- Community engagement
- Environmental sustainability
- Gender balance & diversity
- Individuals & Families
- Rural development
Biofortification is the process by which the nutritional value of food crops is improved through biological means such as conventional plant breeding. It differs from conventional fortification in that biofortification aims to increase nutrient levels in crops during a plant’s growth stage, rather than through being added during processing. As such, biofortification could be used to reach populations where conventional fortification activities may be difficult to implement.
Biofortification requires a detailed study and analysis of the many factors that determine how a crop grows, working closely with the farmers that will harvest it. We are collaborating with agricultural research institutes in several countries, working to develop and establish supply chains for biofortified crops, to ensure that commercial quantities will be available in the future.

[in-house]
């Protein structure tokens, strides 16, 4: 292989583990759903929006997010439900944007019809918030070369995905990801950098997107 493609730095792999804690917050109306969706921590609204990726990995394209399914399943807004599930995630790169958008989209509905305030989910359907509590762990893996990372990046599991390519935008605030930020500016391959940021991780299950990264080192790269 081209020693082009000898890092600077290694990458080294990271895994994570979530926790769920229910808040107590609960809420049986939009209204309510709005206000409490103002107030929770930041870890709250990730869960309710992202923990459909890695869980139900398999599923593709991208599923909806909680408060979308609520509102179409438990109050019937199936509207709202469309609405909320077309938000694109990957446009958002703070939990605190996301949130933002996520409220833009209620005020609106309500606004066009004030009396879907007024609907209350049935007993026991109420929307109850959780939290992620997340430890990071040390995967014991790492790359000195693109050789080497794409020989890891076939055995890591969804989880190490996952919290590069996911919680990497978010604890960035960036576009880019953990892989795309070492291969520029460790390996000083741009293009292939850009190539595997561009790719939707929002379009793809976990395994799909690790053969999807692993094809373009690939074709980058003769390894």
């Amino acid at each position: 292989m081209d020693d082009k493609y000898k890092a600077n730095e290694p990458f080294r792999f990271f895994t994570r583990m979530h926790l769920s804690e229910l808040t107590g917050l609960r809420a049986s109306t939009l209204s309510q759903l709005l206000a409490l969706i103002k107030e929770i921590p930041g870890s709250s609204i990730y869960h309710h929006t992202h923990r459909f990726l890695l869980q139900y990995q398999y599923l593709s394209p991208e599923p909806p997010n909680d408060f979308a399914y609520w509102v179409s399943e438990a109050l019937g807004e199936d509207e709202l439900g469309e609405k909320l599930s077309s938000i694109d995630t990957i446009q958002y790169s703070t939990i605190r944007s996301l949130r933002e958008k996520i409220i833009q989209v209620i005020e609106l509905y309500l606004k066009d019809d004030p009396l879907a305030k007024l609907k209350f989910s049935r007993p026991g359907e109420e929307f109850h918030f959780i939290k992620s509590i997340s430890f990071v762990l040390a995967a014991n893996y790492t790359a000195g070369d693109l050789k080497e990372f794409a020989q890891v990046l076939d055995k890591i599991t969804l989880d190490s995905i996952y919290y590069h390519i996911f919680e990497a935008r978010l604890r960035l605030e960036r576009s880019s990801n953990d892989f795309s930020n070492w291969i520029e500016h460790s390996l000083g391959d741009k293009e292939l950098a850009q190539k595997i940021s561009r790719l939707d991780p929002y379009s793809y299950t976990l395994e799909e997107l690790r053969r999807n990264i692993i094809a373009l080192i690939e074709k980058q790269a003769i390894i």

This is a complex process that can take years, and requires a careful and collaborative balance between stakeholders in difficult circumstances.
We are focusing on the most promising biofortified crops and have streamlined development work at our R&D centres from six staple crops in 2013 to four in 2014: maize, wheat, sweet potato and rice. For example, we are establishing a supply chain for vitamin A-rich maize in north Nigeria, where the average yield of maize in Nigeria is only 1–2 tonnes per hectare. Our aim is to significantly improve yield while at the same time providing the fortified crop for our own supply chain and for direct consumption by the local community.